Further, “had mercy on him” wouldn’t really seem appropriate to describe the “strengthening” going on in his inner man. This undoubtedly was occurring, and is incredibly important in the context of the advanced curriculum, but generally would be described differently if this were the issue being highlighted.
So then, what would it mean. The mercy does seem to be specifically tied to Epaphroditus not dying. Mercy is a very specific and technical concept. It can have variation, but there are basic parameters to its meaning and the contexts in which it will be used. It goes hand in hand with grace and is an incredibly important aspect of the outworking of godliness and how we are to think of both ourselves and others. One of it’s most base and fundamental like concepts is pity, which says something about the person on the receiving end being in a position of needing help. The word “mercy” is often used in a more legal or judicial context, but is closely tied to the outworking of “love” and “charity” which is obviously a huge issue of the advanced epistles. This has many practical applications with respect to meeting needs, and of course is why you will often find certain organizations with names like “Mercy Hospital”, etc. One of the other places where it is used in a like way as Philippians is in 2 Timothy 1:16-18. In light of the mass apostasy in Asia, and the implications that would have for the actions taken by the “faithful”, Paul there gives a directive for mercy to be shown to a certain house. The difference being that in Epaphroditus’ case thanks was being given for what had already occurred “God had mercy on him”. In the other, Paul’s prays to focus the saints attention and labours on future work “The Lord give mercy unto…”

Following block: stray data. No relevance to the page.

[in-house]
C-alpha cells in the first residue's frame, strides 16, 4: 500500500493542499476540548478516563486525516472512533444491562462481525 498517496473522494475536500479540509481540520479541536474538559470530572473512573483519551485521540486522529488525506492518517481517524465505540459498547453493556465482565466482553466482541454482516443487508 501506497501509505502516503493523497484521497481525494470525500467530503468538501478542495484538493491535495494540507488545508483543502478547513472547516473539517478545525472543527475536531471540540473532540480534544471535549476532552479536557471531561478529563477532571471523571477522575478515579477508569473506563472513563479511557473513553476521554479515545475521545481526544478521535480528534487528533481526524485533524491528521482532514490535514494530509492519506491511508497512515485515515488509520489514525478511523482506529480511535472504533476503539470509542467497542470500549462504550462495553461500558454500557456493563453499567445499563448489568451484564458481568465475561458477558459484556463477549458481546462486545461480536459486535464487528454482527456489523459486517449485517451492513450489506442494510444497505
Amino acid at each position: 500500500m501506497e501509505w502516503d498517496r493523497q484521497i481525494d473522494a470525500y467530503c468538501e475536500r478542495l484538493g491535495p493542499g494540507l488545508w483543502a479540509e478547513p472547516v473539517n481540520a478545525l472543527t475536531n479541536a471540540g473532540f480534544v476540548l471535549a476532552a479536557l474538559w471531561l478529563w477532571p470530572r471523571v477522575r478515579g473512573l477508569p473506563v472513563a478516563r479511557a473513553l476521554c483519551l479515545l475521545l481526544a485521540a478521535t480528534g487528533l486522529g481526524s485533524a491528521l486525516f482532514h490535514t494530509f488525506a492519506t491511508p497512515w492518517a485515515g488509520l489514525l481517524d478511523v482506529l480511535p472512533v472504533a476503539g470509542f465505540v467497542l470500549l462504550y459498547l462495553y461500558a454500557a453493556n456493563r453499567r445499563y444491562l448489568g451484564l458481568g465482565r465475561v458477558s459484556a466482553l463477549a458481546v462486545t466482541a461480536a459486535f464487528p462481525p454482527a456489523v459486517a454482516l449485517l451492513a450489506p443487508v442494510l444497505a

Paul of course had his own “mercy minister” in the form of “Luke, the BELOVED physician”, and no doubt “beloved” for that very reason. My understanding from the text is that Epaphroditus was the recipient of mercy. This ministering to his needs kept him from dying when he was very ill, for which Paul was extremely thankful (v25). The details of who did this we are not told but any number of people were aware that he was sick (v26) and would have wanted to do whatever they could as they found his own ministry “needful” (Phil. 1:24) . What we do know is that God’s word was effectually working in the inner man of certain saints who acted as ministers of mercy and responded in kind to Epaphroditus’ ministry (Phil. 2:25). Epaphroditus had laboured in ministering to the “wants” of the saints and now that had returned to him. Paul teaches us to be “content” and “glory” regardless of the “wants”. However, he equally calls upon the saints to labour with God and minister to those wants (Phil. 4:10-23). He is passionate about this, because he knows if the word of God does not effectually work in the saints then these “wants” will not be met. His inner man “need”, however, will always be met as long as the word is effectually working in him.
I will take it for granted that you are already familiar with Paul’s repeated phrases where he attributes all things to God and especially with respect to the working of His word being manifested in the saints. The particular effectual working in this instance was the shewing of mercy. That at least is my understanding, so hopefully you find this helpful.
Seated in heavenly places with Him,